Railroad executives used words such as "surreal," "unprecedented" and "roller coaster" to describe 2020 on Q3 earnings calls.
In April, U.S. carload totals were the lowest they had been since the Association of American Railroads started tracking in 1989. Intermodal volume came roaring back in Q3, just a few months after most Class I railroads had furloughed hundreds of workers and stored locomotives to reduce costs.
By September, carloads were still down YoY, but intermodal container volume was up 7% industry-wide, and all of the publicly traded U.S. Class I railroads posted intermodal volume gains. But, instead of bringing back the resources they had taken off line, the railroads had other ideas.
Most of the Class I railroads have adopted the principles of precision scheduled railroading. So, when volumes came flooding back, they made trains longer and heavier — a hallmark of PSR.
CSX grew train lengths 13% YoY in Q3. "We are able to do that with 350 less locomotives. So there's a lot of assets that we were able to pull out as we were making these changes," said CSX Executive Vice President of Operations Jamie Boychuk on the railroad's Q3 earnings call.
Kansas City Southern grew train lengths 16% YoY in the quarter. Union Pacific, too, leaned on longer trains to absorb a 5% bump in intermodal volume. Norfolk Southern, earlier in its PSR journey than most, is also focused on building longer trains, with CEO Jim Squires calling Q3 a record for the measure last week.
Several Class I rail executives said they are attempting to hold off on adding back staff and equipment until the last minute. And they expect pandemic-driven efficiency changes to stick.
"A lot of the productivity gains we've seen here due to COVID-19 are going to remain with us," KCS COO Jeffrey Songer said at the UBS Global Industrials and Transportation Conference in June.
Keeping train starts and equipment online low means cost will almost certainly stay low, too. Depending on the railroad, executives say that by lengthening trains (rather than increasing train and crew starts), they're either seizing an opportunity to streamline operations, or they're being cautious about the staying power of the volume recovery.
But based on Q3 results, that's not necessarily a recipe for good service.
Trip plan compliance is one of the few key performance indicators commonly tracked in PSR that reflects the shipper experience. And when volume returned, this service metric suffered.
CSX executives reported that, though the aggregate quarterly TPC figure fell from Q2 to Q3, the measure was close to its Q2 level by the end of the quarter. Boychuk atrributed the dip to the fast return of volume and hesitance to lose the efficiency gains enabled by the volume dip.
"We wanted to make sure that everything we gained with respect to our train footage and train tonnage, road starts, that we didn't lose any momentum on that side," said Boychuk.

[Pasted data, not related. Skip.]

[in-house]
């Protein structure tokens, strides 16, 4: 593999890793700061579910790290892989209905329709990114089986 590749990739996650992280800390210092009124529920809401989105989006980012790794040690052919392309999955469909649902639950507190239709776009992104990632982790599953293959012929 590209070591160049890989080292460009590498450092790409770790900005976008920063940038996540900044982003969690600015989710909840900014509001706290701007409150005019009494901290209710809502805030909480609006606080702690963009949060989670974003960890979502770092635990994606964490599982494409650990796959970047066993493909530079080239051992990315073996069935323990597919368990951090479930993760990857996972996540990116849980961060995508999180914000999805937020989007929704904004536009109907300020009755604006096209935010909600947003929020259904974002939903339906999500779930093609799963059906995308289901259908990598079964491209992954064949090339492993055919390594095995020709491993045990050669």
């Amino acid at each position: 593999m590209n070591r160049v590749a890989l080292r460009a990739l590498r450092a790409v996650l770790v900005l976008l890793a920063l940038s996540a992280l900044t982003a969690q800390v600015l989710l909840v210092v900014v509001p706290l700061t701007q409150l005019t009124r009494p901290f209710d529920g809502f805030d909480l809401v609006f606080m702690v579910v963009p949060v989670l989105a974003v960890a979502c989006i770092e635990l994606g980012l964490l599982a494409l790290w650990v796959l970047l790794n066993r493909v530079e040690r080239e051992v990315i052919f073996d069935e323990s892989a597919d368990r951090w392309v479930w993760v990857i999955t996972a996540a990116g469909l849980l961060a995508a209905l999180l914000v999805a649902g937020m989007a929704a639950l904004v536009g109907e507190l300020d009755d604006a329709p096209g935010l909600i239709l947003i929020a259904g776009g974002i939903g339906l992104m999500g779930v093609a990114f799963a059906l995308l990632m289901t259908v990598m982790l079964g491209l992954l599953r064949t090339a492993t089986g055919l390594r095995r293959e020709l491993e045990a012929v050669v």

KCS executives acknowledged last week that their current TPC may hinder their ability to convert freight from the highways to the rails, even in a tight trucking market.
"We understand where the connections can have issues and we are working on that," KCS Executive Vice President for PSR Sameh Fahmy said of the company's efforts to improve trip plan compliance. He later added, " So, 60% is not great, but it is quite decent considering what we have been through during this quarter. And now with our eyes also very focused on it ... these numbers will improve."
CSX CEO Jim Foote said railroads are handling the balancing act the best they can — or at least better than they might have in the past.
"Listen, I have been doing this a long time. If you would [have] had this kind of traffic surge across the rail network in North America four, five years ago, we would be now talking about gridlock across all the major cities in the country and we wouldn't be doing anything," he said.
But not all stakeholders are buying the argument that railroads are offering the best service they can given the volatility. In late August, the Surface Transportation Board and the Federal Railroad Administration issued joint letters to the seven Class I railroads regarding late trains.
"It is our expectation that there will be heightened emphasis on improving employee availability, equipment resources, and robust communication to quickly resolve service issues as they arise and to prevent them from becoming widespread," read the letter.
The railroads responded in their own letters, outlining efforts to maintain service levels. Norfolk Southern wrote on Aug. 31, 550 furloughed crew members has returned to work since June. CSX wrote that 80% of furloughed crews had returned as of Sept. 1.
The arc of the recovery may decide when railroads get to the point where railroads are forced to build up again.
Norfolk Southern, KCS and CSX offered no guidance for the rest of 2020. Union Pacific expects volume to be up in the low single digits in Q4 and down roughly 7% YoY for the full year. The railroads' hesitancy to rebuild capacity amid a still uncertain pandemic make these dynamics a potential concern for shippers.